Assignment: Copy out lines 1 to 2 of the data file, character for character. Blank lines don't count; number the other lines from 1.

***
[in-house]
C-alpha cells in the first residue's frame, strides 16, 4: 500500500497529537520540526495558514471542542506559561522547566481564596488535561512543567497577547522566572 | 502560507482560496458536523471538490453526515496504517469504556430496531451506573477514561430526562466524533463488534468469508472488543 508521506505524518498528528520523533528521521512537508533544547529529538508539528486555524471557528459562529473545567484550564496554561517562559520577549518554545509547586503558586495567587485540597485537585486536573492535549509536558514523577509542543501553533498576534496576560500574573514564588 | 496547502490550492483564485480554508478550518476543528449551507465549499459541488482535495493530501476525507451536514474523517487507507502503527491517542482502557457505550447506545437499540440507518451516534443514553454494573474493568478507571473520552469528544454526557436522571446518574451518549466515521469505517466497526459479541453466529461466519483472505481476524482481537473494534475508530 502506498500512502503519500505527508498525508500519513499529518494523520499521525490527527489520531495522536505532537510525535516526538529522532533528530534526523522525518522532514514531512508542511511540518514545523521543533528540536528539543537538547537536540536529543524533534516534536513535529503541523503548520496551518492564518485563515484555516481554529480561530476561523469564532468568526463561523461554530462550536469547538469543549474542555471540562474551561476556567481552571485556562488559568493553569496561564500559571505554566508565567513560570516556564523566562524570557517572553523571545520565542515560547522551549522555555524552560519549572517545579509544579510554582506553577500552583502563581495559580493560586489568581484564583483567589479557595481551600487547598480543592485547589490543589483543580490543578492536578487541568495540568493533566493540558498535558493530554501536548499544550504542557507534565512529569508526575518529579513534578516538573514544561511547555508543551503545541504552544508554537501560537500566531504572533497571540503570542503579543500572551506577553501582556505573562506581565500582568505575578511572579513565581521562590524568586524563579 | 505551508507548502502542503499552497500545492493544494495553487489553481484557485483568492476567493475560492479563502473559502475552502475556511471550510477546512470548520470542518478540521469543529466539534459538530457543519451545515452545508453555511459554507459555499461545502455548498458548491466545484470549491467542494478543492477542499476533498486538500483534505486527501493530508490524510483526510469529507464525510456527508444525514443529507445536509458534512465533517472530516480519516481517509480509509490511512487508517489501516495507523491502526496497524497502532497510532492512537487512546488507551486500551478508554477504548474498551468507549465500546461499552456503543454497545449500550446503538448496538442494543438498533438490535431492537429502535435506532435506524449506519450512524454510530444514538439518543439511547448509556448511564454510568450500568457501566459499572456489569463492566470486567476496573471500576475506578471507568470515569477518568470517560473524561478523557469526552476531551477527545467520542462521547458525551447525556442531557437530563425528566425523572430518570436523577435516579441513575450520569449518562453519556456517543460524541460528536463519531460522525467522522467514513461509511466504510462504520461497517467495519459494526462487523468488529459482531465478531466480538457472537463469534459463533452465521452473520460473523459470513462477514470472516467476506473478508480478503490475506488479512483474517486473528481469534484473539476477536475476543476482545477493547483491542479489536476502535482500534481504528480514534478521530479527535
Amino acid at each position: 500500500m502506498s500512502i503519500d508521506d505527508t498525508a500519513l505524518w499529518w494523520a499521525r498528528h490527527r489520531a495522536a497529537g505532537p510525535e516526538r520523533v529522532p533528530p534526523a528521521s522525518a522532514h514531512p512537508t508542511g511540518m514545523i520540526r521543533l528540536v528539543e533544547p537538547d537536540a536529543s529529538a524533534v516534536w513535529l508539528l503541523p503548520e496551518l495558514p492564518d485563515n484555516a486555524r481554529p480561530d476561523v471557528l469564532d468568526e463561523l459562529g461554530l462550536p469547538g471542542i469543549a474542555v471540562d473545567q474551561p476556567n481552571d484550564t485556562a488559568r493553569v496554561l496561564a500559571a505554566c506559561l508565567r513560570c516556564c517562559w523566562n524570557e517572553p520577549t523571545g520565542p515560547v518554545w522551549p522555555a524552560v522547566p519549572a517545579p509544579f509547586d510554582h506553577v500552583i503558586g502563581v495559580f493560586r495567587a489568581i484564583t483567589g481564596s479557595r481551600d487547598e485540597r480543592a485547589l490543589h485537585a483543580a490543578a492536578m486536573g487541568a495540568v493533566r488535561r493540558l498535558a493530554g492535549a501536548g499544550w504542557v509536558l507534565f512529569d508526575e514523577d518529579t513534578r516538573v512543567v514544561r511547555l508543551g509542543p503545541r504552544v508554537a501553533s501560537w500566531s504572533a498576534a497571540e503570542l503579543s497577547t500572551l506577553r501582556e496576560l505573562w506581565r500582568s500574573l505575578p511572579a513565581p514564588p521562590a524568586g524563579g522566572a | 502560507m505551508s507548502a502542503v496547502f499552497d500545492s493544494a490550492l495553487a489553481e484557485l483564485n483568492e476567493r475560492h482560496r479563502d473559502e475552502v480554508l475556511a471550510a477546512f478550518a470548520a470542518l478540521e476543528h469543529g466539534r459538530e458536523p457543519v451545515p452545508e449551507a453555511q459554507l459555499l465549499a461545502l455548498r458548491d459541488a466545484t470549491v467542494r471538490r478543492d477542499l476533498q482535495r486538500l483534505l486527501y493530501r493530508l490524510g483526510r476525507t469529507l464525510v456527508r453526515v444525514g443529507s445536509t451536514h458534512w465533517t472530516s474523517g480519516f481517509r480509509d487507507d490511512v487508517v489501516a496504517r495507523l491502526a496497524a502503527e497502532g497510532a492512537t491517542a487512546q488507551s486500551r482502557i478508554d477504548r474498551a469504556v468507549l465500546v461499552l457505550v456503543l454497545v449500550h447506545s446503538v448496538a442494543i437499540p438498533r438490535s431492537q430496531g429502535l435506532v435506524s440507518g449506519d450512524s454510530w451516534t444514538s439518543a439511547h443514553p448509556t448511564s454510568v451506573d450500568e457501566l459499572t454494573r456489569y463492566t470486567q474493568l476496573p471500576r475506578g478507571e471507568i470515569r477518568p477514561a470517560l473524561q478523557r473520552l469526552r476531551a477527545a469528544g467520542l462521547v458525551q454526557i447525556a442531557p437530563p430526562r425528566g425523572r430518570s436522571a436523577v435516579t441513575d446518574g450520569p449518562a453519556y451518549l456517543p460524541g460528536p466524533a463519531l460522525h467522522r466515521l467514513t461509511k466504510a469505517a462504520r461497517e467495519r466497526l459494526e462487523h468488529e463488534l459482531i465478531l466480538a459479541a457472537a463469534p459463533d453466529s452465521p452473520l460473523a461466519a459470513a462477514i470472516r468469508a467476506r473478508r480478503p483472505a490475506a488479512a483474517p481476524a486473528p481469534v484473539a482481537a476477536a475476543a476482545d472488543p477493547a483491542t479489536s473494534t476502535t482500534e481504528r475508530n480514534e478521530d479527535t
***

[in-house]
C-alpha cells in the first residue's frame, strides 16, 4: 500500500497529537520540526495558514471542542506559561522547566481564596488535561512543567497577547522566572 | 502560507482560496458536523471538490453526515496504517469504556430496531451506573477514561430526562466524533463488534468469508472488543 508521506505524518498528528520523533528521521512537508533544547529529538508539528486555524471557528459562529473545567484550564496554561517562559520577549518554545509547586503558586495567587485540597485537585486536573492535549509536558514523577509542543501553533498576534496576560500574573514564588 | 496547502490550492483564485480554508478550518476543528449551507465549499459541488482535495493530501476525507451536514474523517487507507502503527491517542482502557457505550447506545437499540440507518451516534443514553454494573474493568478507571473520552469528544454526557436522571446518574451518549466515521469505517466497526459479541453466529461466519483472505481476524482481537473494534475508530 502506498500512502503519500505527508498525508500519513499529518494523520499521525490527527489520531495522536505532537510525535516526538529522532533528530534526523522525518522532514514531512508542511511540518514545523521543533528540536528539543537538547537536540536529543524533534516534536513535529503541523503548520496551518492564518485563515484555516481554529480561530476561523469564532468568526463561523461554530462550536469547538469543549474542555471540562474551561476556567481552571485556562488559568493553569496561564500559571505554566508565567513560570516556564523566562524570557517572553523571545520565542515560547522551549522555555524552560519549572517545579509544579510554582506553577500552583502563581495559580493560586489568581484564583483567589479557595481551600487547598480543592485547589490543589483543580490543578492536578487541568495540568493533566493540558498535558493530554501536548499544550504542557507534565512529569508526575518529579513534578516538573514544561511547555508543551503545541504552544508554537501560537500566531504572533497571540503570542503579543500572551506577553501582556505573562506581565500582568505575578511572579513565581521562590524568586524563579 | 505551508507548502502542503499552497500545492493544494495553487489553481484557485483568492476567493475560492479563502473559502475552502475556511471550510477546512470548520470542518478540521469543529466539534459538530457543519451545515452545508453555511459554507459555499461545502455548498458548491466545484470549491467542494478543492477542499476533498486538500483534505486527501493530508490524510483526510469529507464525510456527508444525514443529507445536509458534512465533517472530516480519516481517509480509509490511512487508517489501516495507523491502526496497524497502532497510532492512537487512546488507551486500551478508554477504548474498551468507549465500546461499552456503543454497545449500550446503538448496538442494543438498533438490535431492537429502535435506532435506524449506519450512524454510530444514538439518543439511547448509556448511564454510568450500568457501566459499572456489569463492566470486567476496573471500576475506578471507568470515569477518568470517560473524561478523557469526552476531551477527545467520542462521547458525551447525556442531557437530563425528566425523572430518570436523577435516579441513575450520569449518562453519556456517543460524541460528536463519531460522525467522522467514513461509511466504510462504520461497517467495519459494526462487523468488529459482531465478531466480538457472537463469534459463533452465521452473520460473523459470513462477514470472516467476506473478508480478503490475506488479512483474517486473528481469534484473539476477536475476543476482545477493547483491542479489536476502535482500534481504528480514534478521530479527535